There has been an improvement in the investing infrastructure resulting in the elimination of information asymmetry Image: Shutterstock
Investing landscape has evolved over the years. Speed of execution, infrastructure, transparency and range of products have all improved. Although the last two years have been sluggish for the economy because of Covid-19, the post-pandemic recovery could result in the emergence of many novel products in the market.
From an investor’s perspective, basic rules of investing haven’t changed: investments linked to financial goals—short term, mid-term or long term—risk-return relationship, aligning goals to the asset classes and expectation of a return that beats the market inflation. But the landscape has completely transformed.
Conventional products like stocks, gold, real estate, bonds, mutual funds, exchange-traded funds, commodities, derivatives, bank/post office deposits continue to be available, but now they compete with more agile, differently structured products.
The technology disruption resulted in the creation of fintech. With these tech platforms, transactions can be completed with a click of a button within seconds. Besides enhancing the transaction speed, fintech has reduced the cost involved, making these products lucrative to invest in and with denominations as low as Rs. 100. Crowdfunding and P2P lending are the emerging products in this segment. Equity crowdfunding is not legal in India, but crowdfunding is available for donations. P2P is safer, regulated via NBFCs, and retail investors can put money in these and earn handsome returns. The Indian market also offers Angel Network platforms where retail investors can come together and invest in the early stages of business through an angel investor. It is gaining popularity these days.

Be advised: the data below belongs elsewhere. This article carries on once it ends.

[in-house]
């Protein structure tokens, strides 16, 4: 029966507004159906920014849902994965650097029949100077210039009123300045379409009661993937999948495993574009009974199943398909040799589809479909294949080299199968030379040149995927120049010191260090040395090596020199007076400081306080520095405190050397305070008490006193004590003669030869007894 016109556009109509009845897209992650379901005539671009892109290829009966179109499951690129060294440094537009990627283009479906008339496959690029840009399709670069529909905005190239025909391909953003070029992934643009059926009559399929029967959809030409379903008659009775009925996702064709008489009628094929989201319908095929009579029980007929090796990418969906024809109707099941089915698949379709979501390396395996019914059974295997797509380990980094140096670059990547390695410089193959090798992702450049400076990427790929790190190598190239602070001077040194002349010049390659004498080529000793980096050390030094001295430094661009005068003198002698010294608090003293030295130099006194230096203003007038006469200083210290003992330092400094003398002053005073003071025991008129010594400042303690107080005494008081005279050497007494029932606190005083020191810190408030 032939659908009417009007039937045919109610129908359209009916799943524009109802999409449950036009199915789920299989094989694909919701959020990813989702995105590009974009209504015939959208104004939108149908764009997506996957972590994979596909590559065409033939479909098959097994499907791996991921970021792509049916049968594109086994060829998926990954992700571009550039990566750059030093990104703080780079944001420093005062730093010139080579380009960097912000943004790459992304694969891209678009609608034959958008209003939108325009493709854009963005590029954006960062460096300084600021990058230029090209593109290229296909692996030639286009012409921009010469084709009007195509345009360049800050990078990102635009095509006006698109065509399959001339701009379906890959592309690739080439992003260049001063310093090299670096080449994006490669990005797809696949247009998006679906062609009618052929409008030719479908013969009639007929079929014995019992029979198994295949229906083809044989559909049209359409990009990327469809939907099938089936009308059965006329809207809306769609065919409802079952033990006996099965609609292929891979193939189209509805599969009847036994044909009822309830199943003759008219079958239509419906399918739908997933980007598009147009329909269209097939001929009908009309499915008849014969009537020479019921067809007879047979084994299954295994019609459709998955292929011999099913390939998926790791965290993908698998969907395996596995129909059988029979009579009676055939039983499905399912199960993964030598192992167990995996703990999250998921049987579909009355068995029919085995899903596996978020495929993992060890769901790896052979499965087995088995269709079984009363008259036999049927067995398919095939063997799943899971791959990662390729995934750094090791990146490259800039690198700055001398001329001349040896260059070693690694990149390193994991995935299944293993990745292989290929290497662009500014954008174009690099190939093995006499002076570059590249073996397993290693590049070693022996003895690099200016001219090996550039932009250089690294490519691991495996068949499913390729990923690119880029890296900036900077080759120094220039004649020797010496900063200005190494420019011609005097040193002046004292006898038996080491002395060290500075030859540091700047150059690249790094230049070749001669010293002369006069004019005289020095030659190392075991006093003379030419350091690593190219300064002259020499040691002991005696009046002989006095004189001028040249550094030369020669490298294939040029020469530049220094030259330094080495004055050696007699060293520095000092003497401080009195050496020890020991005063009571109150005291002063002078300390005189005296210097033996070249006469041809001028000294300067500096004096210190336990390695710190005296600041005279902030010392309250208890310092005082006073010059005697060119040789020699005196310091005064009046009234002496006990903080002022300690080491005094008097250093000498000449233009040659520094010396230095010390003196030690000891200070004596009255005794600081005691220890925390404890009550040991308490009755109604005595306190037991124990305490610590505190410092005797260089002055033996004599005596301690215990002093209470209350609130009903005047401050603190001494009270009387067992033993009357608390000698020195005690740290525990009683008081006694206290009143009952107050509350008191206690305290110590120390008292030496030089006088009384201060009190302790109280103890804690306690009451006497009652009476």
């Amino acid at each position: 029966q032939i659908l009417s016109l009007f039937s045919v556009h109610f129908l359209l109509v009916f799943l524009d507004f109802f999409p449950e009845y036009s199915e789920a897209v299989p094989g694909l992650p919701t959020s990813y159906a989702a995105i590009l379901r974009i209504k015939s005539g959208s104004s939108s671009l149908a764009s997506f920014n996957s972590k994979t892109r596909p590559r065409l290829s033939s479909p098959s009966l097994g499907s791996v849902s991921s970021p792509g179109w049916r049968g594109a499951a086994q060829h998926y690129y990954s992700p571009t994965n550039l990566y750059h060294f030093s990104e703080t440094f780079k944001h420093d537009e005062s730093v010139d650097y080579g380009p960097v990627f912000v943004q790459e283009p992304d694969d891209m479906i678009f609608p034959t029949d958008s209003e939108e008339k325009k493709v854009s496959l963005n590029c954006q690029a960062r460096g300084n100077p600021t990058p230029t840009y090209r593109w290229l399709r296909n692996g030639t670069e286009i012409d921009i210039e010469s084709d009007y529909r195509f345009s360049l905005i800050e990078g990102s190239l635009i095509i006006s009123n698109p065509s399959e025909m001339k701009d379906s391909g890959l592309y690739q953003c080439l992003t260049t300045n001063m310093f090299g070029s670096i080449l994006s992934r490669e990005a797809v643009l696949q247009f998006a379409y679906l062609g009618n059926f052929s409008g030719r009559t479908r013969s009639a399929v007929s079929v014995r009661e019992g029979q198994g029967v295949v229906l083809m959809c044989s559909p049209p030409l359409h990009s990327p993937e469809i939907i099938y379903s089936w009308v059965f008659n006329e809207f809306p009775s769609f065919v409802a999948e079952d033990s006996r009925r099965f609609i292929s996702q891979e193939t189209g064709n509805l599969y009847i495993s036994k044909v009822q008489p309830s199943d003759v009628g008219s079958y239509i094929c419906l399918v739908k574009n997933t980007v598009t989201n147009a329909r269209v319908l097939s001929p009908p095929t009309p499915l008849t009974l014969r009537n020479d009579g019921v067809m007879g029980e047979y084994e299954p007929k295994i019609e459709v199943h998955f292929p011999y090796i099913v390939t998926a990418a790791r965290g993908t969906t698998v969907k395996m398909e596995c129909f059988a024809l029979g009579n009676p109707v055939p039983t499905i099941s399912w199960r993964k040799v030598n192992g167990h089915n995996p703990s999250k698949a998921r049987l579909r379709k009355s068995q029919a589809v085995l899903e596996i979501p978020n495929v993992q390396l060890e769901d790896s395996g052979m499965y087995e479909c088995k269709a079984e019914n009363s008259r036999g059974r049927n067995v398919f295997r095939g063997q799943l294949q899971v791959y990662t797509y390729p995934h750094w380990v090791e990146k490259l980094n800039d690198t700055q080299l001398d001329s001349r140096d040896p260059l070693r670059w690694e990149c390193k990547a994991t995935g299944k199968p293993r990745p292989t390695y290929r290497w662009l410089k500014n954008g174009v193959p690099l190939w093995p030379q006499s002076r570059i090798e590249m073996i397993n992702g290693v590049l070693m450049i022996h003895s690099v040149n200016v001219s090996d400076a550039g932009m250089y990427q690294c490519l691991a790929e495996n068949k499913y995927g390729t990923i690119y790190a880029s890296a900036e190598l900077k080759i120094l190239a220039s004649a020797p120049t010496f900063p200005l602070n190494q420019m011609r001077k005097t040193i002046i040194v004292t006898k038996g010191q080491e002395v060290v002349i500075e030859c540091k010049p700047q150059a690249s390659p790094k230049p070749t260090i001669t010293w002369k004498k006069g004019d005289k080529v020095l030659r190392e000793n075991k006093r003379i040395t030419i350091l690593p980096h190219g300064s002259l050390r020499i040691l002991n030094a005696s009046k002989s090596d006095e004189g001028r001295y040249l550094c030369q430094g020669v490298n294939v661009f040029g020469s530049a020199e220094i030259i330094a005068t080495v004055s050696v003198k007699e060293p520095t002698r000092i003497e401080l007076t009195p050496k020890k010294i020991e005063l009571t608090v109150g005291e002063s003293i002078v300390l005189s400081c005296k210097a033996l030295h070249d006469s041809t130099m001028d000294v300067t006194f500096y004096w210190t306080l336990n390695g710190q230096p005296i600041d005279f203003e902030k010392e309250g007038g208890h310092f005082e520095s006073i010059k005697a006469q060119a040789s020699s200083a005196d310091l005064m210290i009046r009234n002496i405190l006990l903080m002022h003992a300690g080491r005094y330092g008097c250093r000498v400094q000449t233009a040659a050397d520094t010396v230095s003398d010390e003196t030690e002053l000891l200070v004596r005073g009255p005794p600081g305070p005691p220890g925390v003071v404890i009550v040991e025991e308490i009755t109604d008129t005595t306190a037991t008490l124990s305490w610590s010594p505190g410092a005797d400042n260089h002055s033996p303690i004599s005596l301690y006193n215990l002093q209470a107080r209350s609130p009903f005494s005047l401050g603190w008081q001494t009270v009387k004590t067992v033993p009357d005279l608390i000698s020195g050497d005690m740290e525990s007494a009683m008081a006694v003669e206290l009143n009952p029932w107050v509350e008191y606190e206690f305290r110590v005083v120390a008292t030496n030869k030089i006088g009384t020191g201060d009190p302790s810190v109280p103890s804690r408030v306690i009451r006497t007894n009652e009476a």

The financial crisis of 2008 in the US manifested distrust in the financial system. A few years later, blockchain emerged and offered cryptocurrencies (Bitcoin/Ethereum). It is a high-risk product. Due to the volatility involved, the majority of the middle-class population is wary of investing in it. Cryptocurrencies have a limitation because the Government of India is still debating about their legality. The lack of central control, which was its USP, has somewhat become a drawback in India. Once a concrete framework is ready, you may consider investing in it.
In the real estate sector, instead of investing in residential or commercial property—a big-ticket item—Real Estate Investment Trusts (REITs) are available. This option can be used for a much smaller denomination, say twenty times smaller, with a similar return. It can generate a matching return. Since no physical possession is involved, it reduces asset maintenance costs post-possession.
Technology has also facilitated liquidity enhancement for assets. Most of them can be possessed in digital form rather than physical. In the commodities metals, gold and silver have been replaced by gold/silver bonds. They offer appreciation without the hassle of holding them physically; there is no asset maintenance, and they are linked to the market rate. Gold bonds by the government also offer interest of 2-2.5 percent. Though gold’s appreciation is said to be linked to the rise in international oil prices, it has been observed that even when oil prices have dropped, gold prices have risen. Consequently, capital appreciation will also be good.
This list is not exhaustive since new promising products emerge for the retail investors, but lack of information and resistance to change proves to be a deterrent. Fortunately, there has been an improvement in the investing infrastructure resulting in the elimination of information asymmetry. The regulatory environment is stringent for the investees making it investor-friendly. Investors can take benefit of this and pick up investment products that fit their plan. It is important to proceed with caution. After all, investment is one area where ‘one size fits all’ does not hold. -By Dr Kirti Sharma, Professor, Associate Professor, Accounting & Finance